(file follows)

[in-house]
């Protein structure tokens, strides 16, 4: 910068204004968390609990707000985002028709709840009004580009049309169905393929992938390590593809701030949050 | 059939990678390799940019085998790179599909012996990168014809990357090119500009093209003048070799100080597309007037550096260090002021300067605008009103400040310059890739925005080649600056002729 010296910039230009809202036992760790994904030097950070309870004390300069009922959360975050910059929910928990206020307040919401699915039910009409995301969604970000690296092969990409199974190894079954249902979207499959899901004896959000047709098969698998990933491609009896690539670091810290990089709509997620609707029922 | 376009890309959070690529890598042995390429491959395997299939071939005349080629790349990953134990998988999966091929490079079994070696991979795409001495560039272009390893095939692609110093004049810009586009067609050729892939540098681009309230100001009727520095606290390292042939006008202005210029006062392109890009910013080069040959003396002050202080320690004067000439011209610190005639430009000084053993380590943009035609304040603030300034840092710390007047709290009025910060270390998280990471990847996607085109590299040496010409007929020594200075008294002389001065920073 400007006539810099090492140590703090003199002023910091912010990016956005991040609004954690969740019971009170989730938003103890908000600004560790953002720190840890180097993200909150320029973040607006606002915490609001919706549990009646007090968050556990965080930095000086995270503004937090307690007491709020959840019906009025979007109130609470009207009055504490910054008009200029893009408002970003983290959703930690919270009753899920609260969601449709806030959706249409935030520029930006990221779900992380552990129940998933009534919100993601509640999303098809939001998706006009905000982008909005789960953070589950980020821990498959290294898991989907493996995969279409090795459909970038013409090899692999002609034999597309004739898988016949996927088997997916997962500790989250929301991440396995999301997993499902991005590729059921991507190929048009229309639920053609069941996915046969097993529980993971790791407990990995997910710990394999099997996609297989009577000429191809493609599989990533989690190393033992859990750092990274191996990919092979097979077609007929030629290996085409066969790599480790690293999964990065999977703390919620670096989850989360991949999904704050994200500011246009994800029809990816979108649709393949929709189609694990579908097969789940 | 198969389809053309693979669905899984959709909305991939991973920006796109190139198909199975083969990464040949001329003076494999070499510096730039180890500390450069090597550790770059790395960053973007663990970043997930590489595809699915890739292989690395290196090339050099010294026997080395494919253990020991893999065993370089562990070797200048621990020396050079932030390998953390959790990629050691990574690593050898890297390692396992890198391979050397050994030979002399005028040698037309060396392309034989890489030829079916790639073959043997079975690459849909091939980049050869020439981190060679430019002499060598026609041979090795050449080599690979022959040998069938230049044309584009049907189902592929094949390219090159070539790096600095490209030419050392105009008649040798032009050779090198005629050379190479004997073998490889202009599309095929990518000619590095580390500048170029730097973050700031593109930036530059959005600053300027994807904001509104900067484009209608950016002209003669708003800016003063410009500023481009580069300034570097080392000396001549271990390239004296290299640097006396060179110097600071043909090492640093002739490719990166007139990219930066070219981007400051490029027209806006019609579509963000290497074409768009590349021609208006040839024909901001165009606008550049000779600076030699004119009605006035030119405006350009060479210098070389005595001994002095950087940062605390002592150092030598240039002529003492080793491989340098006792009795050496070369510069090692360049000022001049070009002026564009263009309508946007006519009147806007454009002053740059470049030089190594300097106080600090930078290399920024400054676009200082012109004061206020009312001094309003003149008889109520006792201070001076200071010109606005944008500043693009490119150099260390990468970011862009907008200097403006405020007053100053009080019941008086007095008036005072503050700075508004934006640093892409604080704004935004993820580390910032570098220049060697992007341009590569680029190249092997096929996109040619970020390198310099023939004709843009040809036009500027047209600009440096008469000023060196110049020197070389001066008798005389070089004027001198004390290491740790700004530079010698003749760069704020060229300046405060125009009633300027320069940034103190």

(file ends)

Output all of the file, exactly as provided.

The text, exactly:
[in-house]
């Protein structure tokens, strides 16, 4: 910068204004968390609990707000985002028709709840009004580009049309169905393929992938390590593809701030949050 | 059939990678390799940019085998790179599909012996990168014809990357090119500009093209003048070799100080597309007037550096260090002021300067605008009103400040310059890739925005080649600056002729 010296910039230009809202036992760790994904030097950070309870004390300069009922959360975050910059929910928990206020307040919401699915039910009409995301969604970000690296092969990409199974190894079954249902979207499959899901004896959000047709098969698998990933491609009896690539670091810290990089709509997620609707029922 | 376009890309959070690529890598042995390429491959395997299939071939005349080629790349990953134990998988999966091929490079079994070696991979795409001495560039272009390893095939692609110093004049810009586009067609050729892939540098681009309230100001009727520095606290390292042939006008202005210029006062392109890009910013080069040959003396002050202080320690004067000439011209610190005639430009000084053993380590943009035609304040603030300034840092710390007047709290009025910060270390998280990471990847996607085109590299040496010409007929020594200075008294002389001065920073 400007006539810099090492140590703090003199002023910091912010990016956005991040609004954690969740019971009170989730938003103890908000600004560790953002720190840890180097993200909150320029973040607006606002915490609001919706549990009646007090968050556990965080930095000086995270503004937090307690007491709020959840019906009025979007109130609470009207009055504490910054008009200029893009408002970003983290959703930690919270009753899920609260969601449709806030959706249409935030520029930006990221779900992380552990129940998933009534919100993601509640999303098809939001998706006009905000982008909005789960953070589950980020821990498959290294898991989907493996995969279409090795459909970038013409090899692999002609034999597309004739898988016949996927088997997916997962500790989250929301991440396995999301997993499902991005590729059921991507190929048009229309639920053609069941996915046969097993529980993971790791407990990995997910710990394999099997996609297989009577000429191809493609599989990533989690190393033992859990750092990274191996990919092979097979077609007929030629290996085409066969790599480790690293999964990065999977703390919620670096989850989360991949999904704050994200500011246009994800029809990816979108649709393949929709189609694990579908097969789940 | 198969389809053309693979669905899984959709909305991939991973920006796109190139198909199975083969990464040949001329003076494999070499510096730039180890500390450069090597550790770059790395960053973007663990970043997930590489595809699915890739292989690395290196090339050099010294026997080395494919253990020991893999065993370089562990070797200048621990020396050079932030390998953390959790990629050691990574690593050898890297390692396992890198391979050397050994030979002399005028040698037309060396392309034989890489030829079916790639073959043997079975690459849909091939980049050869020439981190060679430019002499060598026609041979090795050449080599690979022959040998069938230049044309584009049907189902592929094949390219090159070539790096600095490209030419050392105009008649040798032009050779090198005629050379190479004997073998490889202009599309095929990518000619590095580390500048170029730097973050700031593109930036530059959005600053300027994807904001509104900067484009209608950016002209003669708003800016003063410009500023481009580069300034570097080392000396001549271990390239004296290299640097006396060179110097600071043909090492640093002739490719990166007139990219930066070219981007400051490029027209806006019609579509963000290497074409768009590349021609208006040839024909901001165009606008550049000779600076030699004119009605006035030119405006350009060479210098070389005595001994002095950087940062605390002592150092030598240039002529003492080793491989340098006792009795050496070369510069090692360049000022001049070009002026564009263009309508946007006519009147806007454009002053740059470049030089190594300097106080600090930078290399920024400054676009200082012109004061206020009312001094309003003149008889109520006792201070001076200071010109606005944008500043693009490119150099260390990468970011862009907008200097403006405020007053100053009080019941008086007095008036005072503050700075508004934006640093892409604080704004935004993820580390910032570098220049060697992007341009590569680029190249092997096929996109040619970020390198310099023939004709843009040809036009500027047209600009440096008469000023060196110049020197070389001066008798005389070089004027001198004390290491740790700004530079010698003749760069704020060229300046405060125009009633300027320069940034103190």